What I want to talk to you about today is the weaponization of white women's tears. 

The morning that George Floyd was brutally murdered in Minneapolis, "Central Park Woman" Amy Cooper called 911 because Christian Cooper asked her to put a leash on her dog. Christian is a Harvard graduate, pioneering comic book writer, and biomedical editor for Health Science Communications, demonstrating only that a Black person's qualifications matter not a jot when it comes to racism. On the line with the 911 operator, Central Park Woman's voice ramped up to hysterical as she claimed she was being threatened by an "African-American man." Watch Christian and his sister describe the incident and how it made him feel.

White women, listen up. 

We have got to stop this shit.

Amy Cooper is being called a "Karen," which is a nickname for a pretentious, overprivileged, upper-middle-class, shallow, blonde white woman who thinks the world belongs to her. She might consider herself a liberal and she might even have a few Black acquaintances or friends. Of course, she thinks she is not a racist. How could she be a racist when she voted for Obama?!?!?

For hundreds of years, white women have yielded our power as damsels in distress to endanger and sometimes kill Black people through our claims that we have felt threatened by Black people, usually Black men. Sometimes we white women have even made up stories about Black men threatening or attacking us (e.g., Emmett Till). 

The book To Kill a Mockingbird (in which a Black man is put to death for the false accusation of a white woman...more white tears) is celebrated in the town of Monroeville, Alabama. Yet when an actual real-life Black man (Walter McMillian) was arrested for a crime he did not commit (one that was connected to his affair with a white woman), those same townspeople proud of To Kill a Mockingbird conveniently overlooked this connection, overlooked the faulty evidence, and assumed McMillian was guilty. (This story is told in Bryan Stevenson's outstanding book Just Mercy and the movie based on the book.)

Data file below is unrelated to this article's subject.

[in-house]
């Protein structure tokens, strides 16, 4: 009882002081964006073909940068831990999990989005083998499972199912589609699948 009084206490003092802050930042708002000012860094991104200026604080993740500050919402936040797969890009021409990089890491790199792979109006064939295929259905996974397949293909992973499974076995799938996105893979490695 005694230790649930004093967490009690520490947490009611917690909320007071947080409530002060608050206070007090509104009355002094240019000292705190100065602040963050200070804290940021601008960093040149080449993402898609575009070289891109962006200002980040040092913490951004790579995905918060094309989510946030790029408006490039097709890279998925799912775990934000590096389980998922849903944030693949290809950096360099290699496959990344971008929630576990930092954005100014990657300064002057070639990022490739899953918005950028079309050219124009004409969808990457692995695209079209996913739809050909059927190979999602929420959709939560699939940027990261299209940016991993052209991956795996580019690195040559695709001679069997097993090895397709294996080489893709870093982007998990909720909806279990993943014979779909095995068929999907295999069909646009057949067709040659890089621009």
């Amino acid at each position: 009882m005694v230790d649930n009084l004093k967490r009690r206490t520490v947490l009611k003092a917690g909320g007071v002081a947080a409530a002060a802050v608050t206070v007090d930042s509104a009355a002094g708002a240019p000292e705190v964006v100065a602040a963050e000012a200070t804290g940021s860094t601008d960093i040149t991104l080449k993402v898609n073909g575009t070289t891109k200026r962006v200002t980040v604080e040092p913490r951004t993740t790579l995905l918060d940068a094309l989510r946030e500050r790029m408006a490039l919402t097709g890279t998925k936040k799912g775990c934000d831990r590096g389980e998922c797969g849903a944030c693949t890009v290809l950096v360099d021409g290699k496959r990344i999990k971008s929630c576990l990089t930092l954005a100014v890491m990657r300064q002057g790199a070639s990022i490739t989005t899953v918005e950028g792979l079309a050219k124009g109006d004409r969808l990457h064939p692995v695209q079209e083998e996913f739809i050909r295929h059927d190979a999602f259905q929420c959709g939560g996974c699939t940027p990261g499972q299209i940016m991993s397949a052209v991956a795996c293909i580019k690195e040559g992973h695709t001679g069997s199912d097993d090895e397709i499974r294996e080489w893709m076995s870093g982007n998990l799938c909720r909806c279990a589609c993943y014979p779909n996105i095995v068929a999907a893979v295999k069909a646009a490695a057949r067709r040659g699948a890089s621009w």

The term "white tears" was unfamiliar to me until I read White Fragility by Robin DiAngelo a few years ago. 

If we want to commit to being anti-racist, we need to understand the role that our whiteness plays in the structure of racism. 

DiAngelo writes that "'white tears' refers to all of the ways, both literally and metaphorically, that white people cry about how hard racism is on us." I see this often played out in social media posts, when white women cannot stand the discomfort from being called out for their racism. DiAngelo shares how it is often manifested: 
  • "Control of the conversation by speaking first, last and most often
  • Arrogant and disingenuous invalidation of racial inequality via “just playing the devil’s advocate”
  • Simplistic and presumptuous proclamations of “the answer” to racism (“People just need to…”)
  • Playing the outraged victim of “reverse racism”
  • Accusations that the legendary “race card” is being played
  • Silence and withdrawal
  • Hostile body-language
  • Channel-switching (“The true oppression is class!”)
  • Intellectualizing and distancing (“I recommend this book…”)
All of these moves function to get race off the table, regain control of the discussion, and end the challenge to their positions."